Phase 2 - Customizing the queue in uXAS

  1. Edit file names, regions and repeats as appropriate. Remember to click “Accept” when you are done.

  2. If you have rearranged the order of the queue from when you saved it in SMAK you should re-save a SMAK version by clicking “Write Plot Markers” (bottom left of uXAS).

Normalizing with the TIME channel

Occasionally, there is an artifact in the data which presents as faint vertical stripes but also as an saw tooth artefact on the left edge of the maps which are related to the acceleration of stages at the start of each line (the latter is more of an issue with 6–2 which scans very fast).

This is due to the scanning signal processing electronics and is recorded in the TIME channel.

The artifacts can be removed by normalizing your data to the TIME channel. Click the “Map Math” button. This opens a new window that allows you to perform mathematical functions on the data. You select the channel in the left column, the operation in the middle column and next channel in the right column. You can then click “Do Calculation” which performs the function for you to asses. If you like it, you can enter a new channel name and click “Save Calculation”. This will save the result as a new channel. Here you want to select one of your “SUM” channels you created earlier in the left column, select “Multiply” in the middle column and “Scalar” in the right column. This gives you a box to enter a scalar value. Enter “0.0000125”. Give this a new name like “S Sum Time” and click “Save Calculation”. OK, that’s the more complex bit done. You should now do to the “File” menu and click “Save Data”.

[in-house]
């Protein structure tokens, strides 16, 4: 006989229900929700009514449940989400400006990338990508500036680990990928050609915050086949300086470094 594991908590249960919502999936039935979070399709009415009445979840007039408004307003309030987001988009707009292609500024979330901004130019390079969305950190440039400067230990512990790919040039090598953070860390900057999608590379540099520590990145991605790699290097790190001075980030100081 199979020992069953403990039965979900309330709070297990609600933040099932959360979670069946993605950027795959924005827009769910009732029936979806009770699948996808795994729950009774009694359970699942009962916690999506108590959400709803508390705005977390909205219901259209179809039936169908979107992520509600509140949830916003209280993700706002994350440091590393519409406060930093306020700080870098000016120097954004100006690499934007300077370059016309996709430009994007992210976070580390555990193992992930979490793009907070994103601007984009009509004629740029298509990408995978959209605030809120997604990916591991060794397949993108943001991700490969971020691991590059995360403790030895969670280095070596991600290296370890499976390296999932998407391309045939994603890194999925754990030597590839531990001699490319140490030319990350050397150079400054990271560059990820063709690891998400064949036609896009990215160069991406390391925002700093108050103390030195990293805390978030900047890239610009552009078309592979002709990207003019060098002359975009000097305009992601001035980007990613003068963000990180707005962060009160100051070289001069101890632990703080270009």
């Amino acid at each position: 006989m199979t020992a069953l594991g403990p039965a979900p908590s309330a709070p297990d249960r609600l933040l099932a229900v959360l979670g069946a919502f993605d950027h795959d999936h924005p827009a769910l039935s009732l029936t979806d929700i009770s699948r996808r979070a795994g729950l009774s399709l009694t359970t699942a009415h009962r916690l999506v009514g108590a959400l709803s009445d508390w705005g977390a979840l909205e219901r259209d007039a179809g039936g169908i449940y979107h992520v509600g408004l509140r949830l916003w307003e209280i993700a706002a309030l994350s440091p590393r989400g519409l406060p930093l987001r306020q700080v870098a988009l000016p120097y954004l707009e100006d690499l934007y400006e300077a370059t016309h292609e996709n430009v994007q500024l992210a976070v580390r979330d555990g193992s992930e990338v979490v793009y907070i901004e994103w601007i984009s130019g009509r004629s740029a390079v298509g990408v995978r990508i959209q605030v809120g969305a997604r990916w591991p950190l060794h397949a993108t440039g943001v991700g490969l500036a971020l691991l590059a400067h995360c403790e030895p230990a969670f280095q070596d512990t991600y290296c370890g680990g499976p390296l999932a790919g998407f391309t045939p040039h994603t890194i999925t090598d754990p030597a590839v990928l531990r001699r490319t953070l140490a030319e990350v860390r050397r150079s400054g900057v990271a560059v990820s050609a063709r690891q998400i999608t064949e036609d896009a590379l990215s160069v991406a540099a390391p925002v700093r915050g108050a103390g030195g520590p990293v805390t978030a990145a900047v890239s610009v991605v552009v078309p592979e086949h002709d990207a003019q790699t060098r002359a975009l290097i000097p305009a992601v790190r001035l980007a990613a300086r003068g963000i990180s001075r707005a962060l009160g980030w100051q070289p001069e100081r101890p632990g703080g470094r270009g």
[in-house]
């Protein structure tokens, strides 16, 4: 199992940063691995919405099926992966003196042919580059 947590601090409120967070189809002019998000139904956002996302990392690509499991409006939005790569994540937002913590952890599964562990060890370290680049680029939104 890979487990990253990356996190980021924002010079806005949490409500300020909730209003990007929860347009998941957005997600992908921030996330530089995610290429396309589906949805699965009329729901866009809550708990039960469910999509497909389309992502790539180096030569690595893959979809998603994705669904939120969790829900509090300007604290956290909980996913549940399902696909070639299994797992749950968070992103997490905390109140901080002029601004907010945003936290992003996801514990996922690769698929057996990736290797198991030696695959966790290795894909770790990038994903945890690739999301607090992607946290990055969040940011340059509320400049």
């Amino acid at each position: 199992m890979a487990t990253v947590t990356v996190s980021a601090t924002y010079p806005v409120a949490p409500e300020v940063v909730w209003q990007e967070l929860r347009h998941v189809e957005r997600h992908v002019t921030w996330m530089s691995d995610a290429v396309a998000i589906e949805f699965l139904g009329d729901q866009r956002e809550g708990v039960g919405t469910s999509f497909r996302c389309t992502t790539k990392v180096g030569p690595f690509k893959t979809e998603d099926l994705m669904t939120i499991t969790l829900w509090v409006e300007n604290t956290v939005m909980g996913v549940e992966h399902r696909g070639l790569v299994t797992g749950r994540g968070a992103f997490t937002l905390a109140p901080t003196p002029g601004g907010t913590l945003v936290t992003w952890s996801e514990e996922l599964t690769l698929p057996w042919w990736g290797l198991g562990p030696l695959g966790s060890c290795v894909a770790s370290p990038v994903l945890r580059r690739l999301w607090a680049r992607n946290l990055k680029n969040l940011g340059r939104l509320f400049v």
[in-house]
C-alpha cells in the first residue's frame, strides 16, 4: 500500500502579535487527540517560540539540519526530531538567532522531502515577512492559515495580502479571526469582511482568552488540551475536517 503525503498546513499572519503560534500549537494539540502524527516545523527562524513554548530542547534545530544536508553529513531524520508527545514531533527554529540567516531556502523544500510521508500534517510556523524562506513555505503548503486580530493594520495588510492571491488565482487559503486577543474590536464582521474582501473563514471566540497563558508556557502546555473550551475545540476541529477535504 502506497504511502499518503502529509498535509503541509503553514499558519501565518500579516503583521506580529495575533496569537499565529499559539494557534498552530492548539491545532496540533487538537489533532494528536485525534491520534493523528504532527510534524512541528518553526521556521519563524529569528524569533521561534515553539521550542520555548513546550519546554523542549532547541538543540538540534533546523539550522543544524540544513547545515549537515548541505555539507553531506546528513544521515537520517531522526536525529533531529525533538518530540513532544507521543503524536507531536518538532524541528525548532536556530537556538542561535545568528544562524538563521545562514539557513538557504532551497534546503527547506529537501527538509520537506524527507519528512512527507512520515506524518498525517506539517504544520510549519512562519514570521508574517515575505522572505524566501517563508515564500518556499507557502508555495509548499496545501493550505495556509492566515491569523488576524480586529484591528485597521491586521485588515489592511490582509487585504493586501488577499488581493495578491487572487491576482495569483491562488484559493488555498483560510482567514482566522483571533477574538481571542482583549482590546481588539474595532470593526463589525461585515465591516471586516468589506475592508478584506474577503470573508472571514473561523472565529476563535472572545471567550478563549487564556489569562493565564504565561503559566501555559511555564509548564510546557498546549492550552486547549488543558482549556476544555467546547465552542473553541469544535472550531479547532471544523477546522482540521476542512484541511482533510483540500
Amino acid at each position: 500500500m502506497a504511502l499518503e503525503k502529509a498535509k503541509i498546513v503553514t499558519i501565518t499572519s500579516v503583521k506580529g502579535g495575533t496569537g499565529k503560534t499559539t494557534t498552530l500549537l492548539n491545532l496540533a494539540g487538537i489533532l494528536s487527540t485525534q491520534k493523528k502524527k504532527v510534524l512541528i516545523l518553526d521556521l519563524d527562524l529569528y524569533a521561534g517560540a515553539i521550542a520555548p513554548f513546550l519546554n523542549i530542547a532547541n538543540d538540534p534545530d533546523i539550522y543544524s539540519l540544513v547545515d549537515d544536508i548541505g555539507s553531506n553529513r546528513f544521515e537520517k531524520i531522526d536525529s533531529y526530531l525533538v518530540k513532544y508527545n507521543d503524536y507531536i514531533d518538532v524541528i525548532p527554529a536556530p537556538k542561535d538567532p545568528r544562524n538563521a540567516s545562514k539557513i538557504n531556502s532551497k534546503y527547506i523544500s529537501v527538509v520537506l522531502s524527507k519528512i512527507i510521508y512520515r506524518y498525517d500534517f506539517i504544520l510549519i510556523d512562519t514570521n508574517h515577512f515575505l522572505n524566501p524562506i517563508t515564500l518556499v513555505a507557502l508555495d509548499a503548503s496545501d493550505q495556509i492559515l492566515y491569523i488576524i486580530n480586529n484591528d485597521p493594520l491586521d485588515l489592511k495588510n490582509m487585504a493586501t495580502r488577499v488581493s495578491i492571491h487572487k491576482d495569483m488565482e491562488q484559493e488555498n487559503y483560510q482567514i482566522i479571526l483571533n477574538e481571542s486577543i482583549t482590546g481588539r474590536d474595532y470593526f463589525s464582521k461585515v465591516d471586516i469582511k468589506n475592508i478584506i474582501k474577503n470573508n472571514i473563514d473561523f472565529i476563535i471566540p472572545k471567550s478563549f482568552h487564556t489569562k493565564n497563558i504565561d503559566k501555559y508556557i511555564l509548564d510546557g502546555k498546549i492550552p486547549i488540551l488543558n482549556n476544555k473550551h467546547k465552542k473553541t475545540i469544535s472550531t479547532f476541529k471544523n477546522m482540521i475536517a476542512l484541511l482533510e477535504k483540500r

Preparing images for data analysis (correlations and PCA)

The data can contain some noise and artifacts which can reduce the quality of the data analysis. This process helps alleviate those issues

Open your data as above. Select the “Process” menu and click “Advanced Filtering”. This opens a new window with a list of elements and many buttons. Select the element you want to process and click the “Blur” button. Drag the “Filter Size” slider to 5. Drag the “Std. Dev.” slider to 0.8. Click “Save”. This creates a new channel called “Element-blur”, e.g. S-blur. Select each element you want to work with and click “Save” for each. You will end up with a set of -blur channels.

What you just did was apply a sort of smoothing to the map data. The filter size defines how many pixels around a point should be combined into one. A filter size takes a 5×5 pixel area. If you had chosen the “Mean” button, SMAK would have assigned the mean value of the 5×5 pixel area. “Blur” takes a Gaussian distribution of the area.